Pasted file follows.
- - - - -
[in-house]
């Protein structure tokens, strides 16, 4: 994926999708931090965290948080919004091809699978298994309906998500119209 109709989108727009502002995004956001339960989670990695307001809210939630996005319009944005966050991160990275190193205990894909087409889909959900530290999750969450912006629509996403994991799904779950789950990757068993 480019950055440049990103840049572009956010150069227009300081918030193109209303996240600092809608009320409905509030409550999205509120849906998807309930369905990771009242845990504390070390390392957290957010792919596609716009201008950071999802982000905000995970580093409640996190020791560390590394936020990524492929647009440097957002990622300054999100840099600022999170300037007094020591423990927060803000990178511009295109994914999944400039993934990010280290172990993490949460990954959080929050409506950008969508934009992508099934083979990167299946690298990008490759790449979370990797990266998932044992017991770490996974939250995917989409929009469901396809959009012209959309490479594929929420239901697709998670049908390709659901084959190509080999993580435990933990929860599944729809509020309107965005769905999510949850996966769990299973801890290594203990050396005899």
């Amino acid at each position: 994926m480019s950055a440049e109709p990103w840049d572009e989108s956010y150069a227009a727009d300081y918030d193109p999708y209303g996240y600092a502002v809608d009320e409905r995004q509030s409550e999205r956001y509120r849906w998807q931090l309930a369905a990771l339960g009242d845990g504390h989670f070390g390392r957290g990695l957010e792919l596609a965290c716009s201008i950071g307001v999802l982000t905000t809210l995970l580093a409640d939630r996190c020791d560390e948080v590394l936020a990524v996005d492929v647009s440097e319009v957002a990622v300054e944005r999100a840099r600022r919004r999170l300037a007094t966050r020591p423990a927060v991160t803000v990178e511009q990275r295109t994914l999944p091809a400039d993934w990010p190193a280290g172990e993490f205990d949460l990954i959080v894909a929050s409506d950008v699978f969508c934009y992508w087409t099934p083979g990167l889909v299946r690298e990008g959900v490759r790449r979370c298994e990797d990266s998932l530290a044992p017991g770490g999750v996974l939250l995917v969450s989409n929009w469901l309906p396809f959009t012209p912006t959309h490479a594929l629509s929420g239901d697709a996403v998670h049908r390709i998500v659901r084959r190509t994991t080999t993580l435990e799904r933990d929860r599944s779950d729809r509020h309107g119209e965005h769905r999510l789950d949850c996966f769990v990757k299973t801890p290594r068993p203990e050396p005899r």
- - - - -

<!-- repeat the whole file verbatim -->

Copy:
[in-house]
């Protein structure tokens, strides 16, 4: 994926999708931090965290948080919004091809699978298994309906998500119209 109709989108727009502002995004956001339960989670990695307001809210939630996005319009944005966050991160990275190193205990894909087409889909959900530290999750969450912006629509996403994991799904779950789950990757068993 480019950055440049990103840049572009956010150069227009300081918030193109209303996240600092809608009320409905509030409550999205509120849906998807309930369905990771009242845990504390070390390392957290957010792919596609716009201008950071999802982000905000995970580093409640996190020791560390590394936020990524492929647009440097957002990622300054999100840099600022999170300037007094020591423990927060803000990178511009295109994914999944400039993934990010280290172990993490949460990954959080929050409506950008969508934009992508099934083979990167299946690298990008490759790449979370990797990266998932044992017991770490996974939250995917989409929009469901396809959009012209959309490479594929929420239901697709998670049908390709659901084959190509080999993580435990933990929860599944729809509020309107965005769905999510949850996966769990299973801890290594203990050396005899």
């Amino acid at each position: 994926m480019s950055a440049e109709p990103w840049d572009e989108s956010y150069a227009a727009d300081y918030d193109p999708y209303g996240y600092a502002v809608d009320e409905r995004q509030s409550e999205r956001y509120r849906w998807q931090l309930a369905a990771l339960g009242d845990g504390h989670f070390g390392r957290g990695l957010e792919l596609a965290c716009s201008i950071g307001v999802l982000t905000t809210l995970l580093a409640d939630r996190c020791d560390e948080v590394l936020a990524v996005d492929v647009s440097e319009v957002a990622v300054e944005r999100a840099r600022r919004r999170l300037a007094t966050r020591p423990a927060v991160t803000v990178e511009q990275r295109t994914l999944p091809a400039d993934w990010p190193a280290g172990e993490f205990d949460l990954i959080v894909a929050s409506d950008v699978f969508c934009y992508w087409t099934p083979g990167l889909v299946r690298e990008g959900v490759r790449r979370c298994e990797d990266s998932l530290a044992p017991g770490g999750v996974l939250l995917v969450s989409n929009w469901l309906p396809f959009t012209p912006t959309h490479a594929l629509s929420g239901d697709a996403v998670h049908r390709i998500v659901r084959r190509t994991t080999t993580l435990e799904r933990d929860r599944s779950d729809r509020h309107g119209e965005h769905r999510l789950d949850c996966f769990v990757k299973t801890p290594r068993p203990e050396p005899r």